American commons activist and scholar David Bollier says his most recent book, ‘The Commoners Catalogue for Changemaking,’ was born of a simple realisation: The world we have inherited is no longer working. Despite formidable challenges, he writes: “There is actually much good news. Below the radar screen of mainstream media and politics, a diverse and hardy cohort of commoners are building a new world of possibilities right now, through land trusts and relocalised food, collaborative finance and artist collectives, gift economies and open-source everything: essential tools for the transitions ahead.” On May 11 David Bollier will visit Pakhuis de Zwijger and he will be engaged in a wide-ranging conversation by lector purpose economy Kees Klomp on how commoning could address the structural and cultural problems of our time. Join the conversation and share your questions.
Kees Klomp will engage in a wide-ranging conversation with David Bollier to explore the promise of commoning to address the structural and cultural problems of our time.
About the speakers:
Kees Klomp studied political science and communication sciences at the University of Amsterdam. His book Thrive: Fundamentals for a new Economy was published last year, in which he and Shinta Oosterwaal consult with the most important and innovative economic thinkers, such as Kate Raworth, Charles Eisenstein, Clair Brown, Helena Norberg and Daniel Wahl. For an economy that focuses more on people and well-being than just profit.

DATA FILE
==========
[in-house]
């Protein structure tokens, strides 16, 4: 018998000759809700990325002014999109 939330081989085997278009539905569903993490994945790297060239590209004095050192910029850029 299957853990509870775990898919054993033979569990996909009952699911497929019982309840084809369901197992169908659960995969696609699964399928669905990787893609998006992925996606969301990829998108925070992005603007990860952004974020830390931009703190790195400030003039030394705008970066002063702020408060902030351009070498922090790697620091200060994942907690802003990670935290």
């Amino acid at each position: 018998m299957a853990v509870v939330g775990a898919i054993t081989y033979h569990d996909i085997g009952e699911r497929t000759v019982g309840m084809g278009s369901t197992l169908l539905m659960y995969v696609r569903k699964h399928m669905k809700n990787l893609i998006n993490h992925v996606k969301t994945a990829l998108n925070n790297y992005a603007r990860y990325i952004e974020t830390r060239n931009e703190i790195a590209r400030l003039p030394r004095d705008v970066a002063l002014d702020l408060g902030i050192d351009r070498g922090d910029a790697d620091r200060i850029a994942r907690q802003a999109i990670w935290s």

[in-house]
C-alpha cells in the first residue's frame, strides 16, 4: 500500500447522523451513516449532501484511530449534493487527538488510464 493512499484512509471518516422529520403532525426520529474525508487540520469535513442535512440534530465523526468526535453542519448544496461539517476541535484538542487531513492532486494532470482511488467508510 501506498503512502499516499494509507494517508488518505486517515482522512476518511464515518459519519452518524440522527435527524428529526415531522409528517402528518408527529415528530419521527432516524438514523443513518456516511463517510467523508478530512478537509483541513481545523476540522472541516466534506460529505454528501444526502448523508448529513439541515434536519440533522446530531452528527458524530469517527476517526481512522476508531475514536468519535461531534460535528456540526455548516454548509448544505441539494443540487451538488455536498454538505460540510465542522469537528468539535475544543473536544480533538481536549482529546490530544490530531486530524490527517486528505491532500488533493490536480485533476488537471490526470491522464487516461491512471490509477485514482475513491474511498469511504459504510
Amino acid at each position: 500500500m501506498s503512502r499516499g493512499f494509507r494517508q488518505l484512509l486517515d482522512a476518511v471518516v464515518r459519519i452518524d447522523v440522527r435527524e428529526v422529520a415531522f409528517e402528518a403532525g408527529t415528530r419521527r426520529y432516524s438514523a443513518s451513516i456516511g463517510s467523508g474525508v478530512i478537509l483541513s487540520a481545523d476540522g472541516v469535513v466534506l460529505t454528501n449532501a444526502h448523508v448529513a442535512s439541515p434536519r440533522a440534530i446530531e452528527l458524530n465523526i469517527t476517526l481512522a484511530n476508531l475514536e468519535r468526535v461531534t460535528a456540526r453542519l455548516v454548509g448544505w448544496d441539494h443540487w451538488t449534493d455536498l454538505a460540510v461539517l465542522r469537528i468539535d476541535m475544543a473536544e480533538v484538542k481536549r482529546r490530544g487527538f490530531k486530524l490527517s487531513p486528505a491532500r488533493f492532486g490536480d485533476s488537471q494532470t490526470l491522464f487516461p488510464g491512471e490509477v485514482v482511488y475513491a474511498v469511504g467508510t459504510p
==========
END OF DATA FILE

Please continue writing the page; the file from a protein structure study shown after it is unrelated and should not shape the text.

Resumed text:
David Bollier is an American activist, author and blogger who views the commons as a new paradigm to redefine economics, politics and culture. As director of the Reinventing the Commons programme at the Schumacher Center for a New Economics, Bollier is active in various international collaborations to promote commoning. He also regularly publishes pieces on his personal blog and monthly podcast Frontiers of Commoning. He has published ten books on the subject of commons, including The Commoner’s Catalog for Changemaking (2021), Free, Fair and Alive (2019), and Think Like a Commoner (2014).